Cruising down the boulevard, not only are you looking good on your new Venox 250 but you have some very good acceleration if you need it as well. That's due to the quick revving nature of the V-Twin Kymco used on the Venox. The 8-valve, DOHC, 249cc, liquid cooled, V-Twin engine Kymco claims Max Power 27hp @10500 and Max Torque 14 @ 8000. I found the Kymco 250cc V-Twin more powerful than I expected and I would shift out of first gear around 30km/h, out of second gear at 60km/h, and out of third gear at 100km/h. This not only kept the bike happy, but the Venox rewarded me with great acceleration. I found fourth gear good for above 100km/h highway riding and fifth gear (top gear) to be a decent highway cruising gear as long as the road was pretty level. Tapping the bike down a gear or two helped facilitate highway passing.

The Venox 250 weights in at 190kg (419lbs), has a long 63" wheelbase and a low 29" seat height. This is great as it not only means that the majority of riders can flat foot and it also looks like a much bigger bike than it is due to its length. I feel this is important because it removes the stigmatism of owning a small bike because it doesn't look small (even the engine looks big). The low seat height and lightweight nature inspires confidence that is important to any new rider. Learning on a mid-sized motorcycle like this is good because upgrading later to a bigger sized engine cruiser means you won't need to get used to a bigger bike's dimensions.

Stopping is strong due to a disc brake in the front and drum in the rear. A rider can stop the bike very quickly without locking up the rear (or the front). We had no issues with the front brake and once the rear brake was properly adjusted it worked even better. One thing I did notice was the rear drum brake offered a stainless steel braided brake line, which is an upgrade to the normal rubber brake lines normally found on most new models.

The 5-speed gearbox is smooth and precise and helpful as it will let you know when you are in fifth or first because it prevents you from shifting to a non-existent gear.

Another added bonus that the Venox offers is it is a very balanced motorcycle and not top heavy (even with a full tank of gas). I found riding slowly in rush hour traffic (below 10km/h) was very easy to do and would definitely help a new rider (and also make them look like a seasoned pro!). The Venox also handles well; with its twin shock and sport-like suspension, the Venox can carve through the corners comfortably at speed without a hint of hesitation.

As with smaller cc engines, downshifting a gear or two to pass is required on a highway is normal. While the Venox can pass other vehicles on the highway it is not the quickest over 120km/h so pick your passing locations with care. On a rough pavement highway at 120km/h the sport-like suspension that works so well in the city can become a little harsh on the body. The Venox 250 cruiser is a little out of its element on high speed highways as it is most comfortable and fun under 100km/h or on secondary highways.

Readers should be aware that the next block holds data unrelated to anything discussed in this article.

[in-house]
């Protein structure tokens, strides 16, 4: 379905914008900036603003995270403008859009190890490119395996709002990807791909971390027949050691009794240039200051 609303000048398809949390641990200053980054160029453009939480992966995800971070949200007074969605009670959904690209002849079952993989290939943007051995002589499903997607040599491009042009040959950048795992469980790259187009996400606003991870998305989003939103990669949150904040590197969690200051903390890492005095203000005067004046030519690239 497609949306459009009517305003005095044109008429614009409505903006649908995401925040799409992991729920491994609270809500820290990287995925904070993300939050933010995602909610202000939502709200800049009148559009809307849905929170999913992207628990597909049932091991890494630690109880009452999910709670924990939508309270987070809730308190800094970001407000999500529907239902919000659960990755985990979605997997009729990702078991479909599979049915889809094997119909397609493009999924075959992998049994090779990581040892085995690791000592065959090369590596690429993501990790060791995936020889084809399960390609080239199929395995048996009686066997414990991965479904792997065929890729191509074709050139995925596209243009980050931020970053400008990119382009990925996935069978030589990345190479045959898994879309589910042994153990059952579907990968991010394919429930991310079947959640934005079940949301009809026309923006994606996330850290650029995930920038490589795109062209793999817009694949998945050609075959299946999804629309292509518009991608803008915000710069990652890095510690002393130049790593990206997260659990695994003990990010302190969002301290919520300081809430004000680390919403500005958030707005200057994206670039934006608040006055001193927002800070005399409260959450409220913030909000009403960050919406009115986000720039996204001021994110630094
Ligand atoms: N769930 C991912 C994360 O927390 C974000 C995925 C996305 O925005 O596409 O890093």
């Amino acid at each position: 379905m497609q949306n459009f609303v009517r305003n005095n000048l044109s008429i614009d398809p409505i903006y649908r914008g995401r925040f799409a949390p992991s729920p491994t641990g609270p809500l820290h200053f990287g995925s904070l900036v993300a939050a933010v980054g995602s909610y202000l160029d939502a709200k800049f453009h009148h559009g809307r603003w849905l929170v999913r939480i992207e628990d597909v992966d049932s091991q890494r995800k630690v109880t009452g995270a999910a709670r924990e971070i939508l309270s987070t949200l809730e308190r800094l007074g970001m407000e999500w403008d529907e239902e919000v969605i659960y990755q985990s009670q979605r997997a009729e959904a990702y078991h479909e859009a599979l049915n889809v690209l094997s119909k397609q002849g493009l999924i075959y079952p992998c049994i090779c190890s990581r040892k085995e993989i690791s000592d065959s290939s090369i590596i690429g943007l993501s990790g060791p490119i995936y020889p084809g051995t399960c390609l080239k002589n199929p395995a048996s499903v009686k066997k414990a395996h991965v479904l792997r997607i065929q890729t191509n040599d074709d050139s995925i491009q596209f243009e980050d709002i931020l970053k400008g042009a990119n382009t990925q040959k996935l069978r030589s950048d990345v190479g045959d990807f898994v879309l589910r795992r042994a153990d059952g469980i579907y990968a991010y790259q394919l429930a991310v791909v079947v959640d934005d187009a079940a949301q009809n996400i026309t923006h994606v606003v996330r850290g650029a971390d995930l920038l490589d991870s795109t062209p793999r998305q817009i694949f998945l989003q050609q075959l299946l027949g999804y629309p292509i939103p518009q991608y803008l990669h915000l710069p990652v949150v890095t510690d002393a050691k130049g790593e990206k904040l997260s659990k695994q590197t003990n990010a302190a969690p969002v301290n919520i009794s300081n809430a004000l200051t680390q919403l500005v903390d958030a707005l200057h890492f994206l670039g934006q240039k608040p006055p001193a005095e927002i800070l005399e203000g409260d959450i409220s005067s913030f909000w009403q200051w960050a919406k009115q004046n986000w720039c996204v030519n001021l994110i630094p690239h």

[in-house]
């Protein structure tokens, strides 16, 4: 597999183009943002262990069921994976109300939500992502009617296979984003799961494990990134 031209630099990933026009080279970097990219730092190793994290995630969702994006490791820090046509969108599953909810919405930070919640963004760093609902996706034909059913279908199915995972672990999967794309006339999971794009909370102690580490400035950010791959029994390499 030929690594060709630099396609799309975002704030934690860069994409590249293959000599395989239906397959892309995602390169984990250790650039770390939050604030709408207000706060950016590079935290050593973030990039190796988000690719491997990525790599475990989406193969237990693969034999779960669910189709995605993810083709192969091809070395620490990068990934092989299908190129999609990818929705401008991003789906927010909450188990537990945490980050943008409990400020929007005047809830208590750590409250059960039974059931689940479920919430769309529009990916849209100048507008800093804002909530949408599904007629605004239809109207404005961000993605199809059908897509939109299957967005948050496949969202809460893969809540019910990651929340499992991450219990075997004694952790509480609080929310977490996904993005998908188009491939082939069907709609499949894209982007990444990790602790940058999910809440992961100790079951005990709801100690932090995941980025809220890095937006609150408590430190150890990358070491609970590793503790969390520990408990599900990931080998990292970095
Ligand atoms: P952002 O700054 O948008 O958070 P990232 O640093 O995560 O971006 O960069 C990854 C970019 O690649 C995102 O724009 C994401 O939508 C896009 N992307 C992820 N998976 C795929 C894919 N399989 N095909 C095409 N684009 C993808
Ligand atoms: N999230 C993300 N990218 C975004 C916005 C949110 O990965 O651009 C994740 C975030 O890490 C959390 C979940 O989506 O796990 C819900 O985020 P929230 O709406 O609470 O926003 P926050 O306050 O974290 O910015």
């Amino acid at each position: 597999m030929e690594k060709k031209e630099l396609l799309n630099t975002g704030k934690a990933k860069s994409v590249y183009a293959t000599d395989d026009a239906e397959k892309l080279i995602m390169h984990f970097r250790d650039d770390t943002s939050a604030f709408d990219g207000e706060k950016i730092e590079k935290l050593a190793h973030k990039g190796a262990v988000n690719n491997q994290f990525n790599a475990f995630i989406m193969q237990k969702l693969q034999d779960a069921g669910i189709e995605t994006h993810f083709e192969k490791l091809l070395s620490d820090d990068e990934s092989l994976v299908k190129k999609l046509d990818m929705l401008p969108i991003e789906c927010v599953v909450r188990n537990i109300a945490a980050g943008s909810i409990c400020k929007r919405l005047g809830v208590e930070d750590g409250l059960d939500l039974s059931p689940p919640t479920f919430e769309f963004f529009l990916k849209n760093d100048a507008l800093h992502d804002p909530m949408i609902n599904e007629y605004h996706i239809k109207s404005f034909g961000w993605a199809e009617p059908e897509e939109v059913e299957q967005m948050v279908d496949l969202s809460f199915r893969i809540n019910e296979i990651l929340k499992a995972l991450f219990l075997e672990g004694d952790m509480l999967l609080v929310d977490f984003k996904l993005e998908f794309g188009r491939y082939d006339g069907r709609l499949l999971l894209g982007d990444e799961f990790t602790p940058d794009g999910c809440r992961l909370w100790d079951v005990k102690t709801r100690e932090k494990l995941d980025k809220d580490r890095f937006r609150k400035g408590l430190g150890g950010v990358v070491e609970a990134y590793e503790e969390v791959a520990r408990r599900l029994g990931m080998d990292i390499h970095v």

With the Venox delivering 61 mpg and holding 14 litres (3.7 gal) of fuel, cruising range is over 363 km (226 miles) of relaxed touring comfort. Riding for distances in the 350 km range is achievable thanks to the ergonomics of the Venox and the wonderful comfy seat. There are even pegs on the rear to mount saddle bags or attach a couple of bungee cords to easily take your stuff with you.

So what is with the engine looking so big? Kymco used a smart little trick to make the 250cc V-Twin look bigger by wrapping the engine in a fake engine case. They wanted to make it look as real as possible and concentrated on the small details to make the fake engine cases look like a real engine. Not only does it look great but you also need to get within a few inches to see that they are fake cases at all! To complete the look of the Venox 250 being a midsize cruiser, Kymco also did not to add the branding "250" to any part of the motorcycle, further adding to its size mystery.

The Venox 250 really stands out and buyers will be quite happy with their purchase. I feel the Venox's quality will bring a lot of brand loyalty from buyers. They will be going to their Kymco dealers looking for a larger version of the Venox 250 to purchase as their next bike. Unfortunately Kymco does not currently produce a 500 or 750 yet but hopefully they will consider it for the future. Another suggestion I would make would be to have lots of chrome accessories available for the bike, as cruiser riders love to customize their motorcycles with pride.

Overall, the Venox 250 is a wonderful city bike and boulevard cruiser. It has the looks, the sound and the style that makes people watch you go by or come up to you and talk to you about your bike. At $5,500 the competition should be taking notice of Kymco's first motorcycle offering. It's a banquet full of surprises, thankfully all of them good, that will keep you coming back for seconds...

Review: Total Motorcycle